It's commonly stated that Go Nagai made his debut in manga with a story titled Black Lion, but it's technically not true; hell, I've made the mistake before on this blog, I think. Still, Nagai did initially make a basic draft for the story back in 1965, but it wouldn't be until 1978 that he actually made a proper manga for Black Lion, which ran in Weekly Shonen Magazine for four volumes. In 1992, Minamimachi Bugyosho & Tokyo Kids made a 45-minute OVA adaptation with the full title of Ancient Sengoku History: Black Lion - Jinnai Chapter, with direction by Takashi Watanabe (Boogiepop Phantom, Slayers). In true Go Nagai fashion, the story followed Shishimaru, an Iga ninja who vows to kill Doma Jinnai, the cybernetic & immortal enforcer of Oda Nobunaga who killed tons of Shishimaru's fellow Iga. Yes, in this story, Nobunaga's forces have super-technological weaponry, & like any good Nagai story it's absurd, over-the-top, & insane in all of the most memorable ways.

ADV, which put out a few other Go Nagai anime during the 90s & early 00s, licensed & released Black Lion onto VHS, both subbed & dubbed, in 1998, before eventually releasing a dual-audio DVD in 2003, where it earned itself a bit of a cult following. There were apparently plans for a re-release of the DVD in 2005, with even cover art (shown above) being produced, but it never came out. Today, Black Lion remains a bit of a semi-forgotten cult classic, with those who saw it generally remembering it for its sheer insanity & violence, but not quite to the level of something like Baoh. Likewise, ADV's DVD still remains rather cheap, easily going for ~$10, and there was never any sort of DVD release at all in Japan. Still, with Nagai being given a second chance by companies like Discotek & Seven Seas in the past few years, maybe a Black Lion re-release could ride that seeming momentum, especially if the OVA could get cleaned up & remastered in some way.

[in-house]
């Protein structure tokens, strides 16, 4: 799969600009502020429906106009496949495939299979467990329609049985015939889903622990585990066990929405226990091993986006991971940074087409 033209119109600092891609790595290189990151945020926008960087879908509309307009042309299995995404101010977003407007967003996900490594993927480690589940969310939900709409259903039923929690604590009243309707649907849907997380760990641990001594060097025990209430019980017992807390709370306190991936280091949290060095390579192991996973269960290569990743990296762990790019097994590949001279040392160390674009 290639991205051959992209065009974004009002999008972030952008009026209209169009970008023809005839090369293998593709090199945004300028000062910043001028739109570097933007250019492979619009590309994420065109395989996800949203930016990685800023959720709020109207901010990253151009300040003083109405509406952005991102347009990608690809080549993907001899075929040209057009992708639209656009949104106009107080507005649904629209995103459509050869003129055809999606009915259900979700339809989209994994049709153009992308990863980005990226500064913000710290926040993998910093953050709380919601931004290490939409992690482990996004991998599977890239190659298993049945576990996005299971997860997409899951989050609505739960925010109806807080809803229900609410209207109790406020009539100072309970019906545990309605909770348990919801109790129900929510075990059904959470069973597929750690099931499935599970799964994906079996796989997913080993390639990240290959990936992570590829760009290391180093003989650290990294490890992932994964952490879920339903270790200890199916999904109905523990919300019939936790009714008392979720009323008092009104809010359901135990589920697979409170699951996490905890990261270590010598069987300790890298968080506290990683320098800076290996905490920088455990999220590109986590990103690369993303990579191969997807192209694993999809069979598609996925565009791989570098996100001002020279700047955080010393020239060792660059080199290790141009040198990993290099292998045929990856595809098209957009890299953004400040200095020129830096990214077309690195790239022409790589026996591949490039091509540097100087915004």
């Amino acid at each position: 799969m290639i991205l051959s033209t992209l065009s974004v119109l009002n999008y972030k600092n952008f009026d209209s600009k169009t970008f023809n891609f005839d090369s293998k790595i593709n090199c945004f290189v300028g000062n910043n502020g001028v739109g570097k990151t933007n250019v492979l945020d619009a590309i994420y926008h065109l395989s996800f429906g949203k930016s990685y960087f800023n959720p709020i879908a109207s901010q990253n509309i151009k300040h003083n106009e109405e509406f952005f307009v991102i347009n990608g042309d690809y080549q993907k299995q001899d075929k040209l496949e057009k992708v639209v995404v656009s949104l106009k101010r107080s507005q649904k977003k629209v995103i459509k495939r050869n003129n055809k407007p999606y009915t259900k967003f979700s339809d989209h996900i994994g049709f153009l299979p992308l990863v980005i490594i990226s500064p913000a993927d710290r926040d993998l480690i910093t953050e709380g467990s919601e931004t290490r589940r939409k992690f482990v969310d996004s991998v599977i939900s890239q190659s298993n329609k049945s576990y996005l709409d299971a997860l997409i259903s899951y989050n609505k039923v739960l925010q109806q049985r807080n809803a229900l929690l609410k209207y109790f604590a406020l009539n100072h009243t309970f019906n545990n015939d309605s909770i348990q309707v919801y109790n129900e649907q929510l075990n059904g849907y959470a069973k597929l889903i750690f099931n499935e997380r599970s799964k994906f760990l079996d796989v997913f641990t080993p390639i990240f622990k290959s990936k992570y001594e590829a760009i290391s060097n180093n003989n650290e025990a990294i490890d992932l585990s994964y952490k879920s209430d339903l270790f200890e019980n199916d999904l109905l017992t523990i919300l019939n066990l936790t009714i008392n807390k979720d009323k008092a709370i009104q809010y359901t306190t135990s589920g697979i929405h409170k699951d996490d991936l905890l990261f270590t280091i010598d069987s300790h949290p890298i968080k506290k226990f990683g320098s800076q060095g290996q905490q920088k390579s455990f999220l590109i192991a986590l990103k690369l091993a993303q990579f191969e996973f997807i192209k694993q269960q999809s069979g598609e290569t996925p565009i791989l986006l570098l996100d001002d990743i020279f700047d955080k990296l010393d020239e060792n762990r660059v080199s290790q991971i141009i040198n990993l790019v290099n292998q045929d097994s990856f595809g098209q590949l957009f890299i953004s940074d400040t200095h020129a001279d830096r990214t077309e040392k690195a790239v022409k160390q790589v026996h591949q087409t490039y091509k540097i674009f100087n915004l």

When you really start thinking about it, Shoji Kawamori is probably the closest thing the anime industry has to an old-school, Earth-loving hippie. As indicated by the Macross franchise, he's very much an anti-way kind of guy & is more about music bringing people together. Similarly, the Aquarion franchise is all about reincarnation & interpersonal relationships. Granted, he's also just very big into giant robots & the like, & his mech designs tend to be very awesome. Still, when given seeming free reign to tell whatever story he wants, Kawamori can be known for really pushing his hippie tendencies, and the most infamous example of them all is 2001's Earth Maiden Arjuna, the debut work for anime studio Satelight.

The story follows high-school student Juna Ariyoshi as she comes to find out that she's the "Avatar of Time", a maiden meant to save the planet from destruction at the hands of mysterious worm-like creatures known as Raaja. As a girl who becomes spiritually linked with the Earth & all of its living beings, Kawamori was able to put forth his feelings on how humanity has been hurting the planet it lives on & how we treat other living creatures that co-exist alongside us. It was also a highly political show, demonizing everything from abortions to pharmaceuticals to even fast food. Bandai Entertainment released it across four DVDs from 2002-2003, followed by two separate boxsets in 2004 & 2006. It's infamy has more or less maintained a cult status, even getting its own discussion episode of ANNCast back in 2015. Today, Arjuna's DVDs vary in price wildly, depending on the specific volume or boxset release, so having a new release would help in making it easier (& likely cheaper) to watch nowadays.